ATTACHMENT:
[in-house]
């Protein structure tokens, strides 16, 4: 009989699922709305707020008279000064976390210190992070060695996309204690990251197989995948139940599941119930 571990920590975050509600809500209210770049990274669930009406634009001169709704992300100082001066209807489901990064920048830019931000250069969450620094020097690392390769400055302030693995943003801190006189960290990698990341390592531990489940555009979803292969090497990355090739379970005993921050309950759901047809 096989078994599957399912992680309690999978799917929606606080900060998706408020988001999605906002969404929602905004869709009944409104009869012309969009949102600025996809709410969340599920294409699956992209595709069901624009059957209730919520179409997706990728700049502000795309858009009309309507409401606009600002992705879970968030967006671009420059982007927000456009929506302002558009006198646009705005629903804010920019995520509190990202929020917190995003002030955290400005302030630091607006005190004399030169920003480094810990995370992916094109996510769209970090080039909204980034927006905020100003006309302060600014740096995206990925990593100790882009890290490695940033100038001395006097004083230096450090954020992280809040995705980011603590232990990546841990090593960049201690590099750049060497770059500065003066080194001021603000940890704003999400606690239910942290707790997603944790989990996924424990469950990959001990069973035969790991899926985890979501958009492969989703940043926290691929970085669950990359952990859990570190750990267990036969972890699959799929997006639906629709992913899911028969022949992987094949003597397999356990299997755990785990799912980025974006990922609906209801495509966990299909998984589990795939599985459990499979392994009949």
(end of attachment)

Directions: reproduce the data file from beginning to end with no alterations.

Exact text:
[in-house]
């Protein structure tokens, strides 16, 4: 009989699922709305707020008279000064976390210190992070060695996309204690990251197989995948139940599941119930 571990920590975050509600809500209210770049990274669930009406634009001169709704992300100082001066209807489901990064920048830019931000250069969450620094020097690392390769400055302030693995943003801190006189960290990698990341390592531990489940555009979803292969090497990355090739379970005993921050309950759901047809 096989078994599957399912992680309690999978799917929606606080900060998706408020988001999605906002969404929602905004869709009944409104009869012309969009949102600025996809709410969340599920294409699956992209595709069901624009059957209730919520179409997706990728700049502000795309858009009309309507409401606009600002992705879970968030967006671009420059982007927000456009929506302002558009006198646009705005629903804010920019995520509190990202929020917190995003002030955290400005302030630091607006005190004399030169920003480094810990995370992916094109996510769209970090080039909204980034927006905020100003006309302060600014740096995206990925990593100790882009890290490695940033100038001395006097004083230096450090954020992280809040995705980011603590232990990546841990090593960049201690590099750049060497770059500065003066080194001021603000940890704003999400606690239910942290707790997603944790989990996924424990469950990959001990069973035969790991899926985890979501958009492969989703940043926290691929970085669950990359952990859990570190750990267990036969972890699959799929997006639906629709992913899911028969022949992987094949003597397999356990299997755990785990799912980025974006990922609906209801495509966990299909998984589990795939599985459990499979392994009949």